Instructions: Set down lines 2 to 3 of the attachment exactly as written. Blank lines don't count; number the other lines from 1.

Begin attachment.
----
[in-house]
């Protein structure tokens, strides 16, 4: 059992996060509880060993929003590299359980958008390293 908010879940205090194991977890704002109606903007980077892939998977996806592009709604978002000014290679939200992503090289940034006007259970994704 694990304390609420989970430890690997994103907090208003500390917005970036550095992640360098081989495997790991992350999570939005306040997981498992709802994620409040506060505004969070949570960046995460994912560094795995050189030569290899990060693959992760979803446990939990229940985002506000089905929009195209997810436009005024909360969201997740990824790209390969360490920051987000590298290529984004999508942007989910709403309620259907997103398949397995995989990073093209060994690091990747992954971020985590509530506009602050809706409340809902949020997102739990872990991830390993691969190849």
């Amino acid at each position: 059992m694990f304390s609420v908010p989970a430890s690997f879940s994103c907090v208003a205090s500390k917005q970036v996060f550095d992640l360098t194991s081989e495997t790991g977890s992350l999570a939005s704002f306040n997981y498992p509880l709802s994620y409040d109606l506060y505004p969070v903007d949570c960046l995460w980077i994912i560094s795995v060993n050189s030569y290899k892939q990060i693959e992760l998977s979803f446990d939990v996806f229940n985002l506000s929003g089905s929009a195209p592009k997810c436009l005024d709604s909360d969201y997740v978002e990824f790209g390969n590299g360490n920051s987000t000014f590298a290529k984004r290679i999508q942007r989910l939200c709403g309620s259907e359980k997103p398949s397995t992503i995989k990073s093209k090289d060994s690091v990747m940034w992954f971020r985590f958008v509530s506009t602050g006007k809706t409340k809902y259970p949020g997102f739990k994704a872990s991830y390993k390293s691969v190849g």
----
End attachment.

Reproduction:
């Protein structure tokens, strides 16, 4: 059992996060509880060993929003590299359980958008390293 908010879940205090194991977890704002109606903007980077892939998977996806592009709604978002000014290679939200992503090289940034006007259970994704 694990304390609420989970430890690997994103907090208003500390917005970036550095992640360098081989495997790991992350999570939005306040997981498992709802994620409040506060505004969070949570960046995460994912560094795995050189030569290899990060693959992760979803446990939990229940985002506000089905929009195209997810436009005024909360969201997740990824790209390969360490920051987000590298290529984004999508942007989910709403309620259907997103398949397995995989990073093209060994690091990747992954971020985590509530506009602050809706409340809902949020997102739990872990991830390993691969190849």
């Amino acid at each position: 059992m694990f304390s609420v908010p989970a430890s690997f879940s994103c907090v208003a205090s500390k917005q970036v996060f550095d992640l360098t194991s081989e495997t790991g977890s992350l999570a939005s704002f306040n997981y498992p509880l709802s994620y409040d109606l506060y505004p969070v903007d949570c960046l995460w980077i994912i560094s795995v060993n050189s030569y290899k892939q990060i693959e992760l998977s979803f446990d939990v996806f229940n985002l506000s929003g089905s929009a195209p592009k997810c436009l005024d709604s909360d969201y997740v978002e990824f790209g390969n590299g360490n920051s987000t000014f590298a290529k984004r290679i999508q942007r989910l939200c709403g309620s259907e359980k997103p398949s397995t992503i995989k990073s093209k090289d060994s690091v990747m940034w992954f971020r985590f958008v509530s506009t602050g006007k809706t409340k809902y259970p949020g997102f739990k994704a872990s991830y390993k390293s691969v190849g």